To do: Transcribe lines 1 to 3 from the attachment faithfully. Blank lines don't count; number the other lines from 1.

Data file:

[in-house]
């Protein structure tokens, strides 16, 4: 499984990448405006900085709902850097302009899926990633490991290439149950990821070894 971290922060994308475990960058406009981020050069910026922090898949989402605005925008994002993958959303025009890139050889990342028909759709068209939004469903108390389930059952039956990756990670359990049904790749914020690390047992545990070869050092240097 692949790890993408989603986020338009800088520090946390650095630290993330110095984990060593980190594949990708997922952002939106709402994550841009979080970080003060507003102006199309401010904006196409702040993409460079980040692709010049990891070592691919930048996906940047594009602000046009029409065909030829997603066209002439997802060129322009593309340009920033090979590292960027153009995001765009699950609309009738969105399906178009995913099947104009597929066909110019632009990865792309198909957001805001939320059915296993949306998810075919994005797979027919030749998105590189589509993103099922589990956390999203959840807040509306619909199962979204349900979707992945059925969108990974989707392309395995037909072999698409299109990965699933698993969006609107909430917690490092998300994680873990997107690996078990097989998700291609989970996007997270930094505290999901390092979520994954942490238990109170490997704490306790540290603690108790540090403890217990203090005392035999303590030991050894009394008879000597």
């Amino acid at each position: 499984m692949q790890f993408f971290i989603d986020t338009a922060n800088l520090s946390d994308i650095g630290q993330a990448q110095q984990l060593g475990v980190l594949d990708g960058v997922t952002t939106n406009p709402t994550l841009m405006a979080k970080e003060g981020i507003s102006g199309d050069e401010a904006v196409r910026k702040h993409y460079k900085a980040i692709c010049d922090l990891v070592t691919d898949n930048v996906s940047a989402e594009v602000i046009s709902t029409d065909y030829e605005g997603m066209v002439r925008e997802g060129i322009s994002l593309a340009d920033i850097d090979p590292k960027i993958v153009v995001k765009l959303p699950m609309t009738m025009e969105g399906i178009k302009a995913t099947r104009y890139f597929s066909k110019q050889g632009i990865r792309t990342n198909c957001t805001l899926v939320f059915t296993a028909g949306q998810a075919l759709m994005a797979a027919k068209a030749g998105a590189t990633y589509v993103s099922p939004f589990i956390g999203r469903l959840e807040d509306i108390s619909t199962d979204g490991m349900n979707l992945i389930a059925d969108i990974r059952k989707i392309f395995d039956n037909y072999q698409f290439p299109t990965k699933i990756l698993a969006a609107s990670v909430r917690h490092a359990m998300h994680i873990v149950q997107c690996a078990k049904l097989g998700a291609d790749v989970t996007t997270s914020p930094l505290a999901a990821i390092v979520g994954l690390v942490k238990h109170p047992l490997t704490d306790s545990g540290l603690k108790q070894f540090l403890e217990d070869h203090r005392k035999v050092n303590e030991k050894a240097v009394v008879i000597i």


[in-house]
């Protein structure tokens, strides 16, 4: 499984990448405006900085709902850097302009899926990633490991290439149950990821070894 971290922060994308475990960058406009981020050069910026922090898949989402605005925008994002993958959303025009890139050889990342028909759709068209939004469903108390389930059952039956990756990670359990049904790749914020690390047992545990070869050092240097 692949790890993408989603986020338009800088520090946390650095630290993330110095984990060593980190594949990708997922952002939106709402994550841009979080970080003060507003102006199309401010904006196409702040993409460079980040692709010049990891070592691919930048996906940047594009602000046009029409065909030829997603066209002439997802060129322009593309340009920033090979590292960027153009995001765009699950609309009738969105399906178009995913099947104009597929066909110019632009990865792309198909957001805001939320059915296993949306998810075919994005797979027919030749998105590189589509993103099922589990956390999203959840807040509306619909199962979204349900979707992945059925969108990974989707392309395995037909072999698409299109990965699933698993969006609107909430917690490092998300994680873990997107690996078990097989998700291609989970996007997270930094505290999901390092979520994954942490238990109170490997704490306790540290603690108790540090403890217990203090005392035999303590030991050894009394008879000597």
């Amino acid at each position: 499984m692949q790890f993408f971290i989603d986020t338009a922060n800088l520090s946390d994308i650095g630290q993330a990448q110095q984990l060593g475990v980190l594949d990708g960058v997922t952002t939106n406009p709402t994550l841009m405006a979080k970080e003060g981020i507003s102006g199309d050069e401010a904006v196409r910026k702040h993409y460079k900085a980040i692709c010049d922090l990891v070592t691919d898949n930048v996906s940047a989402e594009v602000i046009s709902t029409d065909y030829e605005g997603m066209v002439r925008e997802g060129i322009s994002l593309a340009d920033i850097d090979p590292k960027i993958v153009v995001k765009l959303p699950m609309t009738m025009e969105g399906i178009k302009a995913t099947r104009y890139f597929s066909k110019q050889g632009i990865r792309t990342n198909c957001t805001l899926v939320f059915t296993a028909g949306q998810a075919l759709m994005a797979a027919k068209a030749g998105a590189t990633y589509v993103s099922p939004f589990i956390g999203r469903l959840e807040d509306i108390s619909t199962d979204g490991m349900n979707l992945i389930a059925d969108i990974r059952k989707i392309f395995d039956n037909y072999q698409f290439p299109t990965k699933i990756l698993a969006a609107s990670v909430r917690h490092a359990m998300h994680i873990v149950q997107c690996a078990k049904l097989g998700a291609d790749v989970t996007t997270s914020p930094l505290a999901a990821i390092v979520g994954l690390v942490k238990h109170p047992l490997t704490d306790s545990g540290l603690k108790q070894f540090l403890e217990d070869h203090r005392k035999v050092n303590e030991k050894a240097v009394v008879i000597i």